Context points to the conditions that informs a situation. There is a lot of talk about courage and its role in living an authentic life. But it can be helpful to keep in mind the words of Simon Sinek who says, “Our courage comes from the support we feel from others.” The courageous thing a gay teenager whose livelihood depends on a homophobic family can do isn’t always to come out. (That would border on recklessness). It could be to remain in the closet while making and actioning plans towards securing his livelihood. Being able to account for and bring mitigation to the worst case scenarios is courage practiced right, as it makes possible the measured creation of path towards your ideals when the conditions that inform reaching your ideals are less than favourable.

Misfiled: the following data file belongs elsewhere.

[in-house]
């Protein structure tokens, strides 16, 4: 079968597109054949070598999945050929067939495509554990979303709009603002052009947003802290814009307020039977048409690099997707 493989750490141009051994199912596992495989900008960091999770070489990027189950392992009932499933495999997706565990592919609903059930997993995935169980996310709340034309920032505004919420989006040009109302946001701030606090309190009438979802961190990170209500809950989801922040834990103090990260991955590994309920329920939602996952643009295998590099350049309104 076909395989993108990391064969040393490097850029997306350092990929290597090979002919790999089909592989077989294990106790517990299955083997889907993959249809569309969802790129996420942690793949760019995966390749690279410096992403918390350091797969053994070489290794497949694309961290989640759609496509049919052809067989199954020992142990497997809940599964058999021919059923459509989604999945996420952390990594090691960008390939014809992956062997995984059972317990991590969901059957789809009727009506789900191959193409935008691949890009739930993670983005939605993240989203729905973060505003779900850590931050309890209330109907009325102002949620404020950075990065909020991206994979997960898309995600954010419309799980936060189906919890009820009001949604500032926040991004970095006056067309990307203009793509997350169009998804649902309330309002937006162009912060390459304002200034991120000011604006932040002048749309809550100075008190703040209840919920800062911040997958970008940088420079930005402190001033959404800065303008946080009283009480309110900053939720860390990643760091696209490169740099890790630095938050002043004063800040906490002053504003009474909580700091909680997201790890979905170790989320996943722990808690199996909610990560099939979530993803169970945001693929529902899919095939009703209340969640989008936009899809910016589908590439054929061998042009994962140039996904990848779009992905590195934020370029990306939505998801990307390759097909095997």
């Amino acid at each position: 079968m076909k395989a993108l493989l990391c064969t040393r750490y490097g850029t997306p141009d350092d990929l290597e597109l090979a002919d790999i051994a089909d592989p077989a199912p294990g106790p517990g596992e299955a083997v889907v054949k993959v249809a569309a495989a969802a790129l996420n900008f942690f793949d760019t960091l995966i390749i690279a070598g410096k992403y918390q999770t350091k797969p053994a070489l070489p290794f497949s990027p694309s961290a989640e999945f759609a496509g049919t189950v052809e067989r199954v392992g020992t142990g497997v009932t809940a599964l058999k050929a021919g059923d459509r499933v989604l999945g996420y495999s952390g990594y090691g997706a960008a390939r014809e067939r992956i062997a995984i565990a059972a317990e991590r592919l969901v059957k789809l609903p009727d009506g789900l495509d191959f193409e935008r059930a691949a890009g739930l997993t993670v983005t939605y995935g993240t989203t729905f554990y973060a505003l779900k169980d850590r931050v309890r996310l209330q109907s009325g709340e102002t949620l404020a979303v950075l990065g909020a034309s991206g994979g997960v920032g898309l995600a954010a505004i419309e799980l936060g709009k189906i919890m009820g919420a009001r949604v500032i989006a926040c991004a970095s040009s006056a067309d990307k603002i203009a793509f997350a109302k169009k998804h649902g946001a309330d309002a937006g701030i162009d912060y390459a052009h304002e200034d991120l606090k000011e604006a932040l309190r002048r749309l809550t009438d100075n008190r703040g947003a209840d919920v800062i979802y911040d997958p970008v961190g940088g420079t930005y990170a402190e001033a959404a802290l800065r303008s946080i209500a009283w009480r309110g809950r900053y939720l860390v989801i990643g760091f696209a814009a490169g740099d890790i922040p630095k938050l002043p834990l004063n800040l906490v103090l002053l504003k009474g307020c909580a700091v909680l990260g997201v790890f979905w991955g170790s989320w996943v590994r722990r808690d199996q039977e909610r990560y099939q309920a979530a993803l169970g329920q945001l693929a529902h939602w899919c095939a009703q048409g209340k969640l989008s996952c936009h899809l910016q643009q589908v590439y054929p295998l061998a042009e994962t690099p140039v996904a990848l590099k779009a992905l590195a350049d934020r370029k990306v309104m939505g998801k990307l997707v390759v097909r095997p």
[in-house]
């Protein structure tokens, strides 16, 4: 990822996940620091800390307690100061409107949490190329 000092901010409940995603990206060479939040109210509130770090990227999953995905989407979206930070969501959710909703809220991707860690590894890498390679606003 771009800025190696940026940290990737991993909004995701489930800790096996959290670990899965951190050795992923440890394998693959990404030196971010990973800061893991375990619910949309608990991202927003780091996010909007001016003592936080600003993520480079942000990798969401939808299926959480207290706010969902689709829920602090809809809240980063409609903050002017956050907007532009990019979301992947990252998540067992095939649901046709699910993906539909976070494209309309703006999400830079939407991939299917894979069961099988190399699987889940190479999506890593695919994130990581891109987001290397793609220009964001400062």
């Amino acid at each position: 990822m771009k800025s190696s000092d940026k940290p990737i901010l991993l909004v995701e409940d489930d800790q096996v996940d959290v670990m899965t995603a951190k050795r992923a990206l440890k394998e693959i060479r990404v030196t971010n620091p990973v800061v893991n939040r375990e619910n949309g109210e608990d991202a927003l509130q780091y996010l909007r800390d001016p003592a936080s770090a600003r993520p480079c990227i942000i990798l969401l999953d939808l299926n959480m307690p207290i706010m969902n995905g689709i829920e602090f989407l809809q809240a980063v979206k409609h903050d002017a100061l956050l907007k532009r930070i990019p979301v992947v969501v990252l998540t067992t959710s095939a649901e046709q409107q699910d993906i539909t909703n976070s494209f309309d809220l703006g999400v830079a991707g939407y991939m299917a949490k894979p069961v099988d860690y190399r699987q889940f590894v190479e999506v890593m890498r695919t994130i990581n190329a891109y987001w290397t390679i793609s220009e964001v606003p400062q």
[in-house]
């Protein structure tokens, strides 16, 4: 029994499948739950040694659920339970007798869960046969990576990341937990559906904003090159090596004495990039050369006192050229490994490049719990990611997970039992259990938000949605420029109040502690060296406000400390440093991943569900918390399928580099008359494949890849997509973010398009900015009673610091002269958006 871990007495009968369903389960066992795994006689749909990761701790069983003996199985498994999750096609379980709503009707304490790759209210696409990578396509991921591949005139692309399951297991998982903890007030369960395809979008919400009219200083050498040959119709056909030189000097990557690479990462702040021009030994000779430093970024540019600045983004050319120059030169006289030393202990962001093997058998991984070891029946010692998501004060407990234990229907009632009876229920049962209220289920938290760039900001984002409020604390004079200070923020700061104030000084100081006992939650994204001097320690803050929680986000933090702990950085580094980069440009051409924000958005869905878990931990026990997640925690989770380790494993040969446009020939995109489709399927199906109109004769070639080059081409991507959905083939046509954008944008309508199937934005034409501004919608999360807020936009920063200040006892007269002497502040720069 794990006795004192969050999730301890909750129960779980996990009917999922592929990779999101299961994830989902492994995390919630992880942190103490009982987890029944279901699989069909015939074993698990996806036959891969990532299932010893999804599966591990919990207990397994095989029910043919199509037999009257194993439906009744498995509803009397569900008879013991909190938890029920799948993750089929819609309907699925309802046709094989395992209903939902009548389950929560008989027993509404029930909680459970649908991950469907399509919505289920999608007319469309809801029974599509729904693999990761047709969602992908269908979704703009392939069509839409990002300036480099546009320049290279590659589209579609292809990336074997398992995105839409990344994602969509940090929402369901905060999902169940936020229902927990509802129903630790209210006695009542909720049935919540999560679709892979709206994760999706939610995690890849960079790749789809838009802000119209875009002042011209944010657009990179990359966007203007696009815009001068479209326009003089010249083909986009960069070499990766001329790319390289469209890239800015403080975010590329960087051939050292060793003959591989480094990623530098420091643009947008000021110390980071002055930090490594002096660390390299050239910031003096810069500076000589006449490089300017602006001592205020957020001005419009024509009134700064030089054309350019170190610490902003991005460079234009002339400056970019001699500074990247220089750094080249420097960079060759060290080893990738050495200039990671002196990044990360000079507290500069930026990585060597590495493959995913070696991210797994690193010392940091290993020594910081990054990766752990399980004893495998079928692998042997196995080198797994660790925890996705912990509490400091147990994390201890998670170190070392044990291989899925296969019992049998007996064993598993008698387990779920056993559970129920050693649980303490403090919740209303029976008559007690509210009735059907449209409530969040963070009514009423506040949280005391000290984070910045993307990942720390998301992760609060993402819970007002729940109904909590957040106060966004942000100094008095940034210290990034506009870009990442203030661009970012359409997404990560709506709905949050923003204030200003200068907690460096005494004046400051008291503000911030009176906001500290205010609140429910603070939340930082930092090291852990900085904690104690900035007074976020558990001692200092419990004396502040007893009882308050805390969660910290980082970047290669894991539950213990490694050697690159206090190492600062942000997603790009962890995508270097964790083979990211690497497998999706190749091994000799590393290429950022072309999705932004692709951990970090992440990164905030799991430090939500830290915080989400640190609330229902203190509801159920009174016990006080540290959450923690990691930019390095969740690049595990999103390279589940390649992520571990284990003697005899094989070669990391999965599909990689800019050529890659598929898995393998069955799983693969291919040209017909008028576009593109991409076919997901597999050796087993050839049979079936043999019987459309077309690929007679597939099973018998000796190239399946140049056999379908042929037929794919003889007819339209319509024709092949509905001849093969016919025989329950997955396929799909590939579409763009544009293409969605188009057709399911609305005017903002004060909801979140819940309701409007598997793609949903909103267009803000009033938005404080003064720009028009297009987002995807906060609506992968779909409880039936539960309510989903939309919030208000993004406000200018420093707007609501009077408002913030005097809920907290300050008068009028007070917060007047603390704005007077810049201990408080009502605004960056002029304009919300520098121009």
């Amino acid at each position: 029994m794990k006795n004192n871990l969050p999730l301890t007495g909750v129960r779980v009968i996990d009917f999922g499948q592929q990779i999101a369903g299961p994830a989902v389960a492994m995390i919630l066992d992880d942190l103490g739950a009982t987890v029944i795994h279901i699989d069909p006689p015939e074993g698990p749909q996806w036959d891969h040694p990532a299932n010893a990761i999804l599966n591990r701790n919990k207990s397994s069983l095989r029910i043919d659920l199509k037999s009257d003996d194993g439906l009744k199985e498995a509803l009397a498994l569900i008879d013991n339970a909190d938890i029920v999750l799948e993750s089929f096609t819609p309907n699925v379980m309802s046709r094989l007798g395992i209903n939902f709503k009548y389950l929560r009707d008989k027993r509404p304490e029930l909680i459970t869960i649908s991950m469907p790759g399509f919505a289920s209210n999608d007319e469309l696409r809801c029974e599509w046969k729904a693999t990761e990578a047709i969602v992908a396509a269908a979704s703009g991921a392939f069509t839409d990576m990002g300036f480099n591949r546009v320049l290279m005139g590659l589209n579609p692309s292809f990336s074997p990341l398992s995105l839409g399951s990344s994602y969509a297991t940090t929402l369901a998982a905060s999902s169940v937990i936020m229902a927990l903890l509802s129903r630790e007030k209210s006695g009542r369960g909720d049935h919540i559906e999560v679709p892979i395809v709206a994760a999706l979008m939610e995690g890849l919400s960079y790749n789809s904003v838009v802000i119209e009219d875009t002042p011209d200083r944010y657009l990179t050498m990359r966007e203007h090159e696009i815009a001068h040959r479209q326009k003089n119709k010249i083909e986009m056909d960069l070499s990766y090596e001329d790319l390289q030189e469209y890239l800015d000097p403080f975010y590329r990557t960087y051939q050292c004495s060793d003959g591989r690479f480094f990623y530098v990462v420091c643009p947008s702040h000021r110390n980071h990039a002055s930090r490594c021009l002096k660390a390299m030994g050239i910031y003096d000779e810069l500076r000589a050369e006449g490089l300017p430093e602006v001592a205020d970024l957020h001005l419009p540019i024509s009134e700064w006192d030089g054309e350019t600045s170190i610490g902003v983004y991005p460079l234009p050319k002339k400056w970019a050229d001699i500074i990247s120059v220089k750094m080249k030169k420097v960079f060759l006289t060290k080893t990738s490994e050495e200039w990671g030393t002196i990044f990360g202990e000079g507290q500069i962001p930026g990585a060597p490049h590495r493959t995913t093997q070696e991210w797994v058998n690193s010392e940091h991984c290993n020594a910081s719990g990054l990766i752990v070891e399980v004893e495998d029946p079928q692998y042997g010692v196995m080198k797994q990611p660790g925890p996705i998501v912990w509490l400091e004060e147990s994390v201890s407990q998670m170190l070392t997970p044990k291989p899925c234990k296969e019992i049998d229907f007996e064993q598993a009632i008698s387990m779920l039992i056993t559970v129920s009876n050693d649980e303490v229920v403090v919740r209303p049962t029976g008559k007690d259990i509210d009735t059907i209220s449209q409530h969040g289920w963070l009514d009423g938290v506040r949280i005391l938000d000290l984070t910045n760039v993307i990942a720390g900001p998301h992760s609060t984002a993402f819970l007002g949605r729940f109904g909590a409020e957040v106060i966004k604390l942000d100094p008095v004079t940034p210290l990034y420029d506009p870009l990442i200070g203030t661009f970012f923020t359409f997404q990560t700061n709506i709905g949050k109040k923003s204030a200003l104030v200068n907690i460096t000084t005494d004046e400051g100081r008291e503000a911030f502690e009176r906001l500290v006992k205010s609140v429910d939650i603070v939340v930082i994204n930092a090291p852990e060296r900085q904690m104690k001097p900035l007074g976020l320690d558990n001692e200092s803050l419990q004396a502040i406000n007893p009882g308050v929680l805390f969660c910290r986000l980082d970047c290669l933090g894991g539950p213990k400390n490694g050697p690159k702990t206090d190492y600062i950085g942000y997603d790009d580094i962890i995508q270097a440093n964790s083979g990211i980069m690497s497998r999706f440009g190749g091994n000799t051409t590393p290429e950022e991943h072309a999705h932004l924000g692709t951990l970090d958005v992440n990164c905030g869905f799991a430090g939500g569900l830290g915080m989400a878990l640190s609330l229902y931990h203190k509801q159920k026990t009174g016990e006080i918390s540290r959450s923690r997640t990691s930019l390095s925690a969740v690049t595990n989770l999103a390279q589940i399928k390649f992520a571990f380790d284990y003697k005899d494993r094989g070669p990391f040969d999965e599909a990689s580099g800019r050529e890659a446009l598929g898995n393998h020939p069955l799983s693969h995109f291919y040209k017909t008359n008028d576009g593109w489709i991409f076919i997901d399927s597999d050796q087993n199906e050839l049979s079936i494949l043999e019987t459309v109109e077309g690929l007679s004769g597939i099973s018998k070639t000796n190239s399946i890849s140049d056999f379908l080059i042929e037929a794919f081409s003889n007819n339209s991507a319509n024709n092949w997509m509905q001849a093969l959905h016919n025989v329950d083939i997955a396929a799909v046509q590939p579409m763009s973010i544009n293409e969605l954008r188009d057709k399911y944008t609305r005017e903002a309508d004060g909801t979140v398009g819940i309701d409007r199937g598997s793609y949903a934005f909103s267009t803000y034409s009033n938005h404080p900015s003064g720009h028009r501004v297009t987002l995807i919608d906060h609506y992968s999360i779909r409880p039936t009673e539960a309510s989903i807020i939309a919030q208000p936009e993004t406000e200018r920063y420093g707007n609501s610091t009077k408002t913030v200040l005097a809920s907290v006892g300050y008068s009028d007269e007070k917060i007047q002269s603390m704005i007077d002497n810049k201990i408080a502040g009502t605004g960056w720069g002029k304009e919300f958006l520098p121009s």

In conclusion, it would be great if society was sensible in its attitude towards gay people. It would be great if the first question people asked in relation to romance was “do you have a romantic interest?“. But society seems anchored on heterosexual norms. It can be an exhausting thing for you, as a gay person to be overwhelmed by the need to keep core aspects of your life from others as a result of living within a heteronormative atmosphere, and to have despair as a response to the exhaustion. However, the project to bring about a cleansing of the atmosphere, the project to introduce fairness, requires not despair but devotion to the work needed to bring about the desired shift to the current running of things. Trust you can live up to your values. Ignore the impulse to receive validation from strangers. And keep in mind that shifting your situation has a lot to do with understanding the conditions that inform your situation.
Remember: You are Awesome.
Question(s) of the day: What steps do you take towards staying sane in a heteronormative society? Feel free let me know in comments.